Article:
User Controls and Dependency Properties - Page 1
       by kirupa  |  19 November 2007

When you think of controls, your mind probably draws up images of buttons, checkboxes, listboxes, and other standard UI elements. These elements enjoy an extraordinary level of support in WPF. You can modify how these elements look using styles, templates, and skins, you can use data binding to bind them to some data, you can make them move via animations, and more! These built-in controls make up much of the visual elements most people will use in their applications.

There will be numerous scenarios, though, where the built-in controls are simply not enough. Or, as it may be, the built-in controls are a bit too much with extra unnecessary functionality or visual complexity. In such cases, what you can do is create your own control. There are two similar but different types of controls you can create yourself - user controls and custom controls. This article deals with the former, and I will give you a brief introduction to user controls and how to use them in your applications.

Abbreviated Article on Blog

For a more informal coverage of this topic, you may want to see my series of blog posts addressing the basics of user controls.

Beyond just discussing user controls, this article will also introduce you to dependency properties. Dependency properties are, in the context of this article, what make your user controls more useful and better simulate a standard WPF control. There are more details of course, but you will see them along the way. Both user controls and dependency properties are important to know individually, but in most real-world scenarios, you will rarely use one without running into the other. Let's get started.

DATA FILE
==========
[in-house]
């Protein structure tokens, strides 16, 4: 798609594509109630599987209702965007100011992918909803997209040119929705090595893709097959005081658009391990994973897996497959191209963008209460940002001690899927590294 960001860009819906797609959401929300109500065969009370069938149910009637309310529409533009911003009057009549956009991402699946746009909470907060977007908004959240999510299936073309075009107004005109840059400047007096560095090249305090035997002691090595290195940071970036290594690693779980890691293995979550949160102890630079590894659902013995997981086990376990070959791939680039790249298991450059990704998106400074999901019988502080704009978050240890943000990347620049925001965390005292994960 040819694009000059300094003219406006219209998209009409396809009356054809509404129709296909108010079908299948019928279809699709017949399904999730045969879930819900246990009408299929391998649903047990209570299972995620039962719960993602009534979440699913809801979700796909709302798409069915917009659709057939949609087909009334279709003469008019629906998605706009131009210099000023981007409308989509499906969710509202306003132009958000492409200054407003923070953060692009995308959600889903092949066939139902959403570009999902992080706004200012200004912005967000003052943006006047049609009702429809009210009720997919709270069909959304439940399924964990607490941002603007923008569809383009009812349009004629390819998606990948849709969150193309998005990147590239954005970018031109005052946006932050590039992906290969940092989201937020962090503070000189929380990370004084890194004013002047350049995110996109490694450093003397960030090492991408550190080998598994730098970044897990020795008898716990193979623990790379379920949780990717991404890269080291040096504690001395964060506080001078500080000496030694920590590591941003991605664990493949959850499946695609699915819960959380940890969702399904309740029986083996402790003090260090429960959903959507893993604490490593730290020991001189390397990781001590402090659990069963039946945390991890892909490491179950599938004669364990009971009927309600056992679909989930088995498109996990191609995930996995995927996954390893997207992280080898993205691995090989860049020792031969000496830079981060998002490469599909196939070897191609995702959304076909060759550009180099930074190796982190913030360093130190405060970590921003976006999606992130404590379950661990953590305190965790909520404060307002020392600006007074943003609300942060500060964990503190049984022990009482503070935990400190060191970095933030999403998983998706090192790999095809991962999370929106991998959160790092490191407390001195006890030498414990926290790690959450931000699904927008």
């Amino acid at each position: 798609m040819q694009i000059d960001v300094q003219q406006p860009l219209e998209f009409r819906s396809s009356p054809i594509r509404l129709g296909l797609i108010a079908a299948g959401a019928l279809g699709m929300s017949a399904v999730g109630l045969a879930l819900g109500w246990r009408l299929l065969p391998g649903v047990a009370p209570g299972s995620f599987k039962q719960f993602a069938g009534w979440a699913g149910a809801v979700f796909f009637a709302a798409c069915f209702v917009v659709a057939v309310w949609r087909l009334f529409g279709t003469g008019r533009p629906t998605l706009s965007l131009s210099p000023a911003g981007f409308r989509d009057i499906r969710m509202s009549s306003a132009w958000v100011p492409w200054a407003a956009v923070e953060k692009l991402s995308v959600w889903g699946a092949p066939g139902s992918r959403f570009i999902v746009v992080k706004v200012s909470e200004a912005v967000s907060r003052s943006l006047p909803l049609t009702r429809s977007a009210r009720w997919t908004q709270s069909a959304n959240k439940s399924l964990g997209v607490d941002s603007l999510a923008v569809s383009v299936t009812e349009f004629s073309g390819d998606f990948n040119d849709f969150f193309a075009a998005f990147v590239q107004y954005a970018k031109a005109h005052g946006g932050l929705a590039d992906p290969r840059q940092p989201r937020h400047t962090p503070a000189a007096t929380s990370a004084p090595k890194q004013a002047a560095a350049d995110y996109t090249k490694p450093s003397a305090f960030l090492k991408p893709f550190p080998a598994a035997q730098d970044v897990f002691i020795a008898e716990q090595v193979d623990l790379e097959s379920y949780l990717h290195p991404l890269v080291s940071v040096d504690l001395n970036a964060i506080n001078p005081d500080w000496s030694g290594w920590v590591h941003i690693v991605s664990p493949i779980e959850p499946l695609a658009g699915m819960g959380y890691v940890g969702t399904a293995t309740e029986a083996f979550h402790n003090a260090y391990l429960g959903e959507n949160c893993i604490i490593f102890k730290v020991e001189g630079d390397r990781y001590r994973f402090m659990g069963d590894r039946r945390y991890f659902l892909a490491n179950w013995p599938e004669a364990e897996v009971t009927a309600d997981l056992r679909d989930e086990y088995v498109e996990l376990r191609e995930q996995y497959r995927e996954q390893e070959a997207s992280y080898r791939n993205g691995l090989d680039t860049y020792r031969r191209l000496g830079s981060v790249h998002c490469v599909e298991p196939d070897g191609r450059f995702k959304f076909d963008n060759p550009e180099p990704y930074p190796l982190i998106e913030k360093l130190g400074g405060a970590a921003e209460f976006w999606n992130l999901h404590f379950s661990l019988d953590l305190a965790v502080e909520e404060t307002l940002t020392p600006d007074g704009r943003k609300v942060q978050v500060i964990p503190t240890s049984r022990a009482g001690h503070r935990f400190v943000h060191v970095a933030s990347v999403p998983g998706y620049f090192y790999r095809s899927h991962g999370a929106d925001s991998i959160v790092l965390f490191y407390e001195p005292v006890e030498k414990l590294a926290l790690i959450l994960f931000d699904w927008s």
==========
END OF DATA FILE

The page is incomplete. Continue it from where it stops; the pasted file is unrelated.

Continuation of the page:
Sample User Control - InfoRectangle
One of the things you will create before reaching the end of the 11th page is your own user control. To give you a preview, the following image shows you a user control I created using Blend and Visual C# Express called InfoRectangle:


The InfoRectangle user control is pretty simple. It is a rectangle with curved edges, and inside that rectangle, there is a label where text is displayed. Just like any other control, I am able to use Blend to add and modify it from within my application as shown below:


Now that you have a brief, though fuzzy, idea of what you will be creating, let's dig deeper and learn more about what user controls are.

What are User Controls?
You can think of user controls as self-contained mini-applications (kind of like a widget) composed of a XAML and code-behind file. For example, our InfoRectangle user control is made up of both the InfoRectangle.xaml file where the interface is defined and the InfoRectangle.xaml.cs code-behind file where some procedural code defines the class that makes up our user control:


What sets user controls apart, though, is that you can reuse copies or instances of your user control throughout your document. Despite there being multiple instances of the user control, as shown in the earlier image, any modifications you make in either your user control's XAML or code-behind file will automatically be reflected in your user control instances.

If it helps, you will find that user controls resemble classes. Each instance of the user control you use is the equivalent of objects, and usually the user control's name signifies the type of the object.

User Controls == Flash's MovieClip?

If you are coming from a Flash background, the idea of user controls is identical to that of movie clips. While in AS2 some of the behind the scenes details were hidden from you, with AS3, user controls and movie clips seem almost identical.
They are both used to create custom reusable functionality, and they both have a separation of the visual content from the code content. In WPF, the visuals are stored in a XAML file, and for your code, you have either a VB or C# code-behind file. In Flash CS3, you also have a code-behind AS file, and the front-end visuals are stored within the SWF itself. Flex is similar to Flash CS3 except the front-end visuals are often defined in MXML files that you can see and edit.

Anyway, I think we spent enough time looking at what user controls are. In the next few pages, let's create our own user control and figure out how to use it in our applications before extending our user control with dependency properties.

Onwards to the next page!

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